Making Agriculture Cool Again for Youth in Africa

October 31, 2017
Farm AfricaA 23-year old farmer harvesting snow peas in Leltangat Village, Kenya

How can we engage African youth in agriculture? Feed the Future invests in research to help governments anticipate and respond to the mega-trends influencing their countries and people. Drawing on the expertise of universities in the U.S. and abroad, Feed the Future is finding ways to engage youth in agriculture to tackle challenges like unemployment and tap into young people’s energy and creativity. The agriculture sector has huge potential to drive growth, but investments are needed to make it attractive for young people.

To find out how youth and agriculture need each other, we interviewed Thomas Jayne, University Foundation Professor for International Development, and Felix Kwame Yeboah, Assistant Professor for International Development, both at Michigan State University. Michigan State University leads the Feed the Future Innovation Lab for Food Policy.

Young Africans between 15 and 35 years of age currently account for 55 percent of the continent's labor force. What does this mean for youth employment?

The world will experience unprecedented demographic shifts during the 21st century. The share of the world’s population living in sub-Saharan Africa will rise from 12 percent in 2015 to 36 percent in 2100, and the continent will exert growing impact on the world economy, including the global food system. Young Africans will largely determine this impact.

Young people between 15-24 years of age constitute between 35 and 40 percent of the workforce in most sub-Saharan African countries. An additional one-fourth of the workforce is between 25 and 34 years old. Every year, roughly 11 million young Africans enter the labor force, but at best, only a quarter of these new workers will find paying jobs over the next decade.

So, how can African governments attract youth to agriculture to tackle the unemployment challenge? First, agriculture needs to appeal to youth. We can do so by sharing the benefits of agriculture as a business to showcase it's not “your grandparents’ agriculture.”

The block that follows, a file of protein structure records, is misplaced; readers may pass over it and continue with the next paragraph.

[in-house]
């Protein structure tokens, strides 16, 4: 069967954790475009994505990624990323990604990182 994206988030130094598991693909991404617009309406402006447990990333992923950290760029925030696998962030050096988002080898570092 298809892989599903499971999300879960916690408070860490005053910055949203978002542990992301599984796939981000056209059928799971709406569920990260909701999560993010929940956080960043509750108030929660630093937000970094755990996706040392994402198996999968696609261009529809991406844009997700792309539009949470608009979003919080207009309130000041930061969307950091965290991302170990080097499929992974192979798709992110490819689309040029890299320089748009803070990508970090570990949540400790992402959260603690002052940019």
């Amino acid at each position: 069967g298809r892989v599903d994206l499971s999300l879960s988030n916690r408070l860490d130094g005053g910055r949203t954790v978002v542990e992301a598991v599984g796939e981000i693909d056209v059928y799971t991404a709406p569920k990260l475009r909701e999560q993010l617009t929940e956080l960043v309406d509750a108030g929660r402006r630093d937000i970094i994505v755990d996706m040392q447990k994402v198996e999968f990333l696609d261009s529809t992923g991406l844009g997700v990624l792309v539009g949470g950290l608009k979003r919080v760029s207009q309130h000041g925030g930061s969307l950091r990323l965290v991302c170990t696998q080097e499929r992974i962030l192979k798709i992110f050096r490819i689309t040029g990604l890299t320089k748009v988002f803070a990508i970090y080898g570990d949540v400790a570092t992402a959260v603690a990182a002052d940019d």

Agriculture is currently perceived by many young Africans as unattractive – an obvious result of decades of lack of support. Our research indicates that by making farming more profitable and less arduous, governments can attract young Africans into this nearly trillion dollar industry in Africa.  

How do we know that agricultural development is good for youth employment?

Over the past 15 years, governments that have effectively promoted farm productivity growth, such as Rwanda, Burkina Faso and Ethiopia, have enjoyed faster rates of poverty reduction, higher rates of labor productivity in the non-farm segments of the economy, and expanded employment growth in both food systems and non-farm sectors. Because of strong growth connections between agricultural productivity and most other sectors of the economy, even non-farm jobs grow faster when agriculture is strengthened. In short, agriculture is good for everyone.

Engaging young people in agriculture is important, but how do we attract them to the sector?

Whether young people will engage in farming depends on how productive and profitable farming is now and in the future. This depends on agricultural policies and programs that will help youth adopt new technologies and access to productive resources including land, credits and markets. These opportunities would really drive young people to seek viable and attractive career options in the sector.

Are there regional or national differences within African countries that affect youth?

Since 2000, Africa has experienced a sharp decline in the share of its labor force in farming. But the nine countries across sub-Saharan Africa that we studied (Ghana, Kenya, Malawi, Mali, Nigeria, Tanzania, Uganda and Zambia) show great variations, with share of labor force in farming ranging from 35 percent in Ghana to 54 percent in Rwanda. We also know that urban populations are growing rapidly, but rural-urban migration has slowed down considerably. In much of Africa, rural-rural migration is the most common type of migration.

This is actually great news because the trend shows that more and more youth are finding greater opportunities in other rural areas rather than primarily migrating to cities.

What recommendations would you make to countries which are trying to improve youth unemployment through agriculture?

Country governments should pursue a comprehensive youth livelihoods strategy.

  • First, focus on investing in agricultural productivity growth to create new opportunities for youth in farming that can then lead to the expansion of job opportunities for young people in the broader off-farm economic system.
  • Second, develop evidence-based strategies for assisting rural youth to access land and finance, as these are two of the most salient barriers inhibiting youth participation in agriculture.
  • Third, invest in education and skill development to enable young people to fully realize their monetary potential and maximize their productivity.

All this means redoubling public investments in increasing access to tools, finances, skills and knowledge. We also need more research to find out what forms of education and skill training provide the greatest payoffs to young people, recognizing that the answers are likely to differ across Africa given the differences in economic conditions. And the Feed the Future Innovation Lab for Food Policy is doing just that to offer solution to challenges in engaging youth in agriculture and food systems and ensuring their success as workers and entrepreneurs.

To learn more about how youth trends will affect the future of agriculture in Africa, check out the most recent studies from the the Feed the Future Innovation Lab for Food Security Policy.